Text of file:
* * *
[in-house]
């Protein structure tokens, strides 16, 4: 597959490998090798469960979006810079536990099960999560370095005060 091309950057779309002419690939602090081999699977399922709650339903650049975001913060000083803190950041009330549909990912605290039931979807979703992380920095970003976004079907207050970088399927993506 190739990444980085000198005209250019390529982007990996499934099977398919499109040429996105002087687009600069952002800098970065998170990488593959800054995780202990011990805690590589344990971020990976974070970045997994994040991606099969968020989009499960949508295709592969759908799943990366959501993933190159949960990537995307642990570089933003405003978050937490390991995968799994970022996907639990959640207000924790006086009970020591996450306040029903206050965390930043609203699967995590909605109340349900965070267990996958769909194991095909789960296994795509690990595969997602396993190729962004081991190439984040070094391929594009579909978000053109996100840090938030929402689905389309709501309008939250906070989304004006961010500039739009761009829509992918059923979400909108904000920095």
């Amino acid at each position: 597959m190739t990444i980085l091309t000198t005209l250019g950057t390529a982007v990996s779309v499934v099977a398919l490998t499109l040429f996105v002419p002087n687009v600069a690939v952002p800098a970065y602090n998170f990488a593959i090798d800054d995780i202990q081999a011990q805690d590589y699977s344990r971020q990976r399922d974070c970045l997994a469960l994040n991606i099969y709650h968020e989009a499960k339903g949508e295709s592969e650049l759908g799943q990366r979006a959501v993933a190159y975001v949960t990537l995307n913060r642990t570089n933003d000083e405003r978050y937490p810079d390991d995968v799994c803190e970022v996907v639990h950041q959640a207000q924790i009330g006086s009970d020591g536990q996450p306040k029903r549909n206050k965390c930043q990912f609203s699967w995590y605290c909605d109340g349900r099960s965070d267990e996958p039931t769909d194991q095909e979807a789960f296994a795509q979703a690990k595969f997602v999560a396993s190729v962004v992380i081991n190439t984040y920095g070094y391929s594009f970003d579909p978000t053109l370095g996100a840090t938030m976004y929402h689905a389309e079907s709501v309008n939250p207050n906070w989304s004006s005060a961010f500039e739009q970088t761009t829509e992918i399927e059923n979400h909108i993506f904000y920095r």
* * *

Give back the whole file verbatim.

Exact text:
[in-house]
């Protein structure tokens, strides 16, 4: 597959490998090798469960979006810079536990099960999560370095005060 091309950057779309002419690939602090081999699977399922709650339903650049975001913060000083803190950041009330549909990912605290039931979807979703992380920095970003976004079907207050970088399927993506 190739990444980085000198005209250019390529982007990996499934099977398919499109040429996105002087687009600069952002800098970065998170990488593959800054995780202990011990805690590589344990971020990976974070970045997994994040991606099969968020989009499960949508295709592969759908799943990366959501993933190159949960990537995307642990570089933003405003978050937490390991995968799994970022996907639990959640207000924790006086009970020591996450306040029903206050965390930043609203699967995590909605109340349900965070267990996958769909194991095909789960296994795509690990595969997602396993190729962004081991190439984040070094391929594009579909978000053109996100840090938030929402689905389309709501309008939250906070989304004006961010500039739009761009829509992918059923979400909108904000920095």
């Amino acid at each position: 597959m190739t990444i980085l091309t000198t005209l250019g950057t390529a982007v990996s779309v499934v099977a398919l490998t499109l040429f996105v002419p002087n687009v600069a690939v952002p800098a970065y602090n998170f990488a593959i090798d800054d995780i202990q081999a011990q805690d590589y699977s344990r971020q990976r399922d974070c970045l997994a469960l994040n991606i099969y709650h968020e989009a499960k339903g949508e295709s592969e650049l759908g799943q990366r979006a959501v993933a190159y975001v949960t990537l995307n913060r642990t570089n933003d000083e405003r978050y937490p810079d390991d995968v799994c803190e970022v996907v639990h950041q959640a207000q924790i009330g006086s009970d020591g536990q996450p306040k029903r549909n206050k965390c930043q990912f609203s699967w995590y605290c909605d109340g349900r099960s965070d267990e996958p039931t769909d194991q095909e979807a789960f296994a795509q979703a690990k595969f997602v999560a396993s190729v962004v992380i081991n190439t984040y920095g070094y391929s594009f970003d579909p978000t053109l370095g996100a840090t938030m976004y929402h689905a389309e079907s709501v309008n939250p207050n906070w989304s004006s005060a961010f500039e739009q970088t761009t829509e992918i399927e059923n979400h909108i993506f904000y920095r």